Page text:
NAMA warns of 'damaging and unfounded' media reports
TOXIC debt agency NAMA has launched a blistering attack on the media, and on developers it thinks are slinging mud at the "bad bank".
In an unusually robust statement NAMA said it wanted to warn the public about "efforts to spread damaging and unfounded stories", and linked the trend to pressure it is putting on developers to repay their debts.
NAMA is feeling the heat as press reports warned that slow decision-making by NAMA could damage major jobs initiatives. NAMA has always come in for criticism from developers whose loans it holds, and from critics that question the scale and cost of the agency.
However, reports that the agency could cost the country jobs appear to have stung senior NAMA executives into launching their PR response, aware of the employment concerns of their masters in government.
The agency rejects the claims, saying it acts quickly when it can but is duty-bound to complete due diligence before it signs off on any commercial agreement.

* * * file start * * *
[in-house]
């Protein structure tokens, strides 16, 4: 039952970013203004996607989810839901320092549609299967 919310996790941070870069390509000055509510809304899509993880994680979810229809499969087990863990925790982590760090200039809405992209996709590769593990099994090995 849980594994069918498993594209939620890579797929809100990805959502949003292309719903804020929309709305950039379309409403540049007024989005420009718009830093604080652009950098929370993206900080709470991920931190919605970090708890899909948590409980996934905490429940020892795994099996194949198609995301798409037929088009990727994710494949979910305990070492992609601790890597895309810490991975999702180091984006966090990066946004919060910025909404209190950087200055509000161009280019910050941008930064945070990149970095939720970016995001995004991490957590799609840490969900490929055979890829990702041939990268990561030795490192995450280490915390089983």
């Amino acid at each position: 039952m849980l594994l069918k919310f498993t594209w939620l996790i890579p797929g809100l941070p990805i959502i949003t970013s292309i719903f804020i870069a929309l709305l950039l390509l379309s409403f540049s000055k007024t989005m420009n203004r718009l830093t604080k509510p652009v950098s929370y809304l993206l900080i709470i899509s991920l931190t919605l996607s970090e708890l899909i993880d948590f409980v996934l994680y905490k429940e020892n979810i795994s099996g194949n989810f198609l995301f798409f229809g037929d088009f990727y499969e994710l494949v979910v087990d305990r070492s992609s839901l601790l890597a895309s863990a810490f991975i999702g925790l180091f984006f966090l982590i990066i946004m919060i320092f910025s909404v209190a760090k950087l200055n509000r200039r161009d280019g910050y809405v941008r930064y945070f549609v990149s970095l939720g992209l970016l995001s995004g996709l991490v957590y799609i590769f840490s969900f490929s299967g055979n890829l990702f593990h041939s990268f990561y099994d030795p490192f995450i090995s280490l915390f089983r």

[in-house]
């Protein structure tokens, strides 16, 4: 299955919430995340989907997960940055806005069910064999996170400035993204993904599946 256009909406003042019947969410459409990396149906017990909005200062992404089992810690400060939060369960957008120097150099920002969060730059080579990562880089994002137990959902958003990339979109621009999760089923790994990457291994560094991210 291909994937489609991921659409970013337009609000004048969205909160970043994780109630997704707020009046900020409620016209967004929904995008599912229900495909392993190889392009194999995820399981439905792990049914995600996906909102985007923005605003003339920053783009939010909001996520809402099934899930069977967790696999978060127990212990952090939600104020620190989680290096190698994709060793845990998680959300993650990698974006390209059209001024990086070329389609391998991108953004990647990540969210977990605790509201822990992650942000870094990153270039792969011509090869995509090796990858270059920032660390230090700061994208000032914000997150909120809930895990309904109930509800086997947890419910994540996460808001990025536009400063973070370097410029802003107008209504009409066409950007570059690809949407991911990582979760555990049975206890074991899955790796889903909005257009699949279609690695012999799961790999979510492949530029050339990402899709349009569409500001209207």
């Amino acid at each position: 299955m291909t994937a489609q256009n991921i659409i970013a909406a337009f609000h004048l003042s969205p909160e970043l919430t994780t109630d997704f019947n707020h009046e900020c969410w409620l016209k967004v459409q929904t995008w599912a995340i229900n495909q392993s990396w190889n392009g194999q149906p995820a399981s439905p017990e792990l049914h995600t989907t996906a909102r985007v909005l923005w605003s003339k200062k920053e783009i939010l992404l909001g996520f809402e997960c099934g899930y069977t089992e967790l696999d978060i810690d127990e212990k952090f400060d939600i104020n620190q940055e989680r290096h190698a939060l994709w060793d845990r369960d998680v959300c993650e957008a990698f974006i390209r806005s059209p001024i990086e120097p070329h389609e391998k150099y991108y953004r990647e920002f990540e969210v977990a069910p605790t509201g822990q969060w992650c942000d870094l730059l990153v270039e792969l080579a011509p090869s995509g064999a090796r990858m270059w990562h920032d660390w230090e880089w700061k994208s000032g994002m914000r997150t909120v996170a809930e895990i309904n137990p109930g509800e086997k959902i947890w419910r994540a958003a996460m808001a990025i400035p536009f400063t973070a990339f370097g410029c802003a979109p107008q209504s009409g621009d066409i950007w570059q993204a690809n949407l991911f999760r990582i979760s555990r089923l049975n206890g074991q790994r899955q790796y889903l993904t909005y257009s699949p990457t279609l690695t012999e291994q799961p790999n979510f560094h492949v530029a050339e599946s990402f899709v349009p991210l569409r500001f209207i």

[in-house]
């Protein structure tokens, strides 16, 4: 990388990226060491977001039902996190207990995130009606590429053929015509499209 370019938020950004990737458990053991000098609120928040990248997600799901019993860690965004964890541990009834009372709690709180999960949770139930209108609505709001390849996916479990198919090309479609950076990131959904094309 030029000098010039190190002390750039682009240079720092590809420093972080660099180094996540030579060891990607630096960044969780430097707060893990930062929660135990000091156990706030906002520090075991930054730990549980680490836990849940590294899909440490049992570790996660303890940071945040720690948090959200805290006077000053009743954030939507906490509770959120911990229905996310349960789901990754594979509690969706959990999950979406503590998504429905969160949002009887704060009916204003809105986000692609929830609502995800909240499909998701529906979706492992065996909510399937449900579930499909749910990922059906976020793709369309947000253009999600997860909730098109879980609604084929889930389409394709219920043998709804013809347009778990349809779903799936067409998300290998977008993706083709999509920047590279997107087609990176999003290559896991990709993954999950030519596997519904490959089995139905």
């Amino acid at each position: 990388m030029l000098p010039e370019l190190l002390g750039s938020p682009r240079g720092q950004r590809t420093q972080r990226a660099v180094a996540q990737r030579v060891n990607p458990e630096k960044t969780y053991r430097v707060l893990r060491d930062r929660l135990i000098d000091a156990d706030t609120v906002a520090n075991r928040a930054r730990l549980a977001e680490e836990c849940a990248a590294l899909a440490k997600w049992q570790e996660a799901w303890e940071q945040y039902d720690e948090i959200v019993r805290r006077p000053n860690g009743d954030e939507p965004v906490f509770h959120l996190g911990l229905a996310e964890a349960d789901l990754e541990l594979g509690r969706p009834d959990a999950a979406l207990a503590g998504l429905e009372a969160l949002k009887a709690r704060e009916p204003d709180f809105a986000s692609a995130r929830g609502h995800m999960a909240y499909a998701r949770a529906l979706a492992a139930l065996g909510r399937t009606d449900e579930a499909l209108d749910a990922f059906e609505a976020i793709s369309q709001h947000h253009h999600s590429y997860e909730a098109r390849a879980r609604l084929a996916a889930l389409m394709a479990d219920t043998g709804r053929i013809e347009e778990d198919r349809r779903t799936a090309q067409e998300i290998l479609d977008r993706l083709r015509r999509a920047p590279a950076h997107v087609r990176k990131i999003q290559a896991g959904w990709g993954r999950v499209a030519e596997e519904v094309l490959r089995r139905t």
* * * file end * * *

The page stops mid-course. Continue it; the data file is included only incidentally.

In its statement NAMA cited a report in the 'Sunday Independent' for its latest move, but a source at the agency said it acted after a number of critical articles were published across a number of media outlets.
The report in the 'Sunday Independent' said delays by the agency could have hampered a deal to bring a €100m Google investment to Dublin.
Earlier this year, NAMA was forced to deny that it had frustrated a plan by Volkswagen Group to buy a site for a planned Audi showroom in Dublin. Volkswagen's unhappiness with the bad bank had emerged in an interview with managing director Simon Elliot in 'The Irish Times'.
A similar complaint emerged in the High Court in Dublin yesterday when lawyers for Moritz Group, the company behind Maplewood Homes, argued that 400 jobs could be at risk because of a move by NAMA to sue the group over €306m in unpaid loans.
The agency has reacted to all such complaints by blaming NAMA borrowers. "We have seen increased efforts to spread unfounded and damaging stories about NAMA by some parties whose sole agenda seems to be to frustrate NAMA in carrying out its responsibilities," a spokesman said.
The latest broadside from the agency comes ahead of what may be its biggest test yet.
Treasury Holdings will today launch a legal challenge against NAMA's appointment of receivers over buildings worth hundreds of millions of euro.